- Identify exemptions from the utility must-purchase obligation under PURPA Section 210(m)
This workshop is designed to survey and provide instruction on PURPA developments across the country, as what happens in one state can significantly impact utilities in the SE states and region. In particular, the workshop will provide attendees an opportunity to assess the best path forward as they negotiate and administer their QF contracts, including coverage of:
- PURPA developments and trends at the state and federal level over the past several years
- Lobbying state regulatory agencies: federal boundaries governing state authority underPURPA
- Who’s the boss? Assessing PURPA litigation risk given fractured federal and state jurisdictional authority over PURPA issues
Claudia J. Earls, Chief Counsel, Northern Indiana Public Service Company (NIPSCO)
Claudia Earls joined NiSource in June of 2010 as Assistant General Counsel in its Indianapolis office. She currently serves as Chief Counsel for Northern Indiana Public Service Company. She manages complex, high risk matters, working with clients to develop strategies to effectuate business plan goals and to reduce potential areas of risk. Prior to working for NiSource she was a member of the Energy, Telecommunications and Utilities Department for Barnes & Thornburg LLP, Indianapolis, where her concentration was on the energy industry. Ms. Earls is a former administrative law judge with the Indiana Utility Regulatory Commission (“IURC”). She presided over cases involving ratemaking, financing, mergers and acquisitions, the Telecommunications Act of 1996, fuel and gas cost adjustments, inter-connection agreements, and the appointment of receivers for troubled utilities. She is the former chair of the National Association of Regulatory Utility Commission’s Administrative Law Judge Section. She also is the former editor of Indiana Utility Reports, a weekly newsletter, which reports on the orders issued by the IURC.
Ashley K. Wald, Partner, Holland & Hart LLP
Ms. Wald provides guidance to clients in the solar, wind, hydropower and natural gas industries as they develop energy projects and related infrastructure across the United States. She negotiates power purchase agreements on behalf of clients seeking to buy renewable power, including municipal utilities and electric cooperatives, and she is uniquely positioned to provide insights and strategic solutions based on her experience sitting on both sides of the negotiating table. In addition, Ms. Wald counsels clients in the purchase and sale of energy project assets and project companies.
Abby C. Briggerman, Of Counsel, Holland & Hart LLP
Ms. Briggerman counsels clients through a broad array of electric, natural gas and telecommunications matters before state regulatory agencies throughout the West and the Federal Energy Regulatory Commission (“FERC”). She represents large electric consumers, consumer coalitions, independent power producers, and natural gas companies in a variety of subject matters, including rate and reliability matters, tariff disputes, mergers and acquisitions, and transmission planning. She and her energy regulatory team practice before the public utilities commissions in Colorado, Wyoming, Montana, Utah, Idaho, Nevada and New Mexico, and also before the FERC.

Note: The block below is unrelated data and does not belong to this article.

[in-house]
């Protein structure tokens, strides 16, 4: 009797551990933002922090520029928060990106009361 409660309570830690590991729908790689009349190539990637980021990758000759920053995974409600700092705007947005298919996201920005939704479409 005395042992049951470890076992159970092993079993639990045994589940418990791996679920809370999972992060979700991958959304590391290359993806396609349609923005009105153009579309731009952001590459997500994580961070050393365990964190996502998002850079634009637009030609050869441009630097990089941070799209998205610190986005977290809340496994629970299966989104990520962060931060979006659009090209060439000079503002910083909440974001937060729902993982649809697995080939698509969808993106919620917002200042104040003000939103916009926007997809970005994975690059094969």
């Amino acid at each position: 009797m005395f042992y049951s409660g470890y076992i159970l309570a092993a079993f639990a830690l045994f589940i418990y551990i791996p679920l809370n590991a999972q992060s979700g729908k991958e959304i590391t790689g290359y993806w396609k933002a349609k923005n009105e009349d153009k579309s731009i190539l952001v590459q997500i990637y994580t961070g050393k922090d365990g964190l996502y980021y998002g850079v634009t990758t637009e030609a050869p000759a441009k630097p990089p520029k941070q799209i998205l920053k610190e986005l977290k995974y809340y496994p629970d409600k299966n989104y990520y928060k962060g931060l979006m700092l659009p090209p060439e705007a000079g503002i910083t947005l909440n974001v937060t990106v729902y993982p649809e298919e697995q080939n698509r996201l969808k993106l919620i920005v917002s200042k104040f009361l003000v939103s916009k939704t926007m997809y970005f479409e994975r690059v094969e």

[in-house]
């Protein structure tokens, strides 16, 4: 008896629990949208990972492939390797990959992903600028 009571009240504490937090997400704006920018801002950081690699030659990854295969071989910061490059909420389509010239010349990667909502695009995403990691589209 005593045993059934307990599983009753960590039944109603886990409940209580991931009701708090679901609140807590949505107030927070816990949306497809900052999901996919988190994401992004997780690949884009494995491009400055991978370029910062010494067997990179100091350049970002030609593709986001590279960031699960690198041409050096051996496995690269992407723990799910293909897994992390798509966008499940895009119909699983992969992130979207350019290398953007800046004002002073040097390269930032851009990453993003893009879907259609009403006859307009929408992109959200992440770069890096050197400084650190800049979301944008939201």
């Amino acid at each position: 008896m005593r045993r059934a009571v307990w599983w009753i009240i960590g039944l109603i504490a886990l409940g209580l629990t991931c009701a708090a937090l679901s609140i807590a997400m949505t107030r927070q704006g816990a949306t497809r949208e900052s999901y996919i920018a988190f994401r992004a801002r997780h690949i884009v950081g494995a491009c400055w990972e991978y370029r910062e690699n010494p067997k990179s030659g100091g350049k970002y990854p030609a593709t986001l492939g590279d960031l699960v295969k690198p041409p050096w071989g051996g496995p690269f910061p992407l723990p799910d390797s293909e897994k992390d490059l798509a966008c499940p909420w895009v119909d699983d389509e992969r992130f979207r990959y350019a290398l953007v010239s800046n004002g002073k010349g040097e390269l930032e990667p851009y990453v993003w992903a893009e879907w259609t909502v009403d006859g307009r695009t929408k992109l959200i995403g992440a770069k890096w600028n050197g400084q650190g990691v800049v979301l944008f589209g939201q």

Tammy Bramlett, Senior Manager – Renewable Energy Solutions, Tennessee Valley Authority
Mark Brown, Senior Customer Programs Officer, Fayetteville Public Works Commission
Eddie Easterling, Regulatory Pricing Services Manager, Alabama Power Company
Jimmy Glotfelty, Executive Vice President, Clean Line Energy
Scott Hammond, Project Administrator, Central Electric Power Cooperative (CEPC)
The Hon John Howard, Commissioner, South Carolina Public Service Commission
Elizabeth Ingram, Manager – Regulatory Research, Entergy
Danny Kassis, VP – Customer Relations and Renewables, South Carolina Electric & Gas
Mel Koleber, Vice President, Rye Development
Simon Mahan, Director, Southern Wind Energy Association
The Hon Lauren “Bubba” McDonald, Commissioner, Georgia Public Service Commission
Amanda Mortlock, Vice President, Utility Partnerships, 3 Degrees Inc.
The Hon Jeremy Oden, Commissioner, Alabama Public Service Commission
Andrew Owens, Director – Regulatory Research, Entergy
Autumn Proudlove, Senior Policy Analyst, North Carolina Clean Energy Technology Center
Marc Vinson, Renewable Resources Supervisor, Georgia Power
Ashley Wald, Partner, Holland & Hart
North Charleston Marriott
4770 Goer Drive
North Charleston, South Carolina 29406
To reserve your room, please call 1-843-747-1900 or book online here.
Please indicate that you are with the EUCI group to receive the group rate.
The room rate is $119.00 single or double plus applicable taxes.
Room Block Dates:
A room block has been reserved for the nights of February 22 – 23, 2017.
Rate Available Until:
Make your reservations prior to January 20, 2017. There are a limited number of rooms available at the conference rate. Please make your reservations early.
|Proceedings package||US $ 395.00|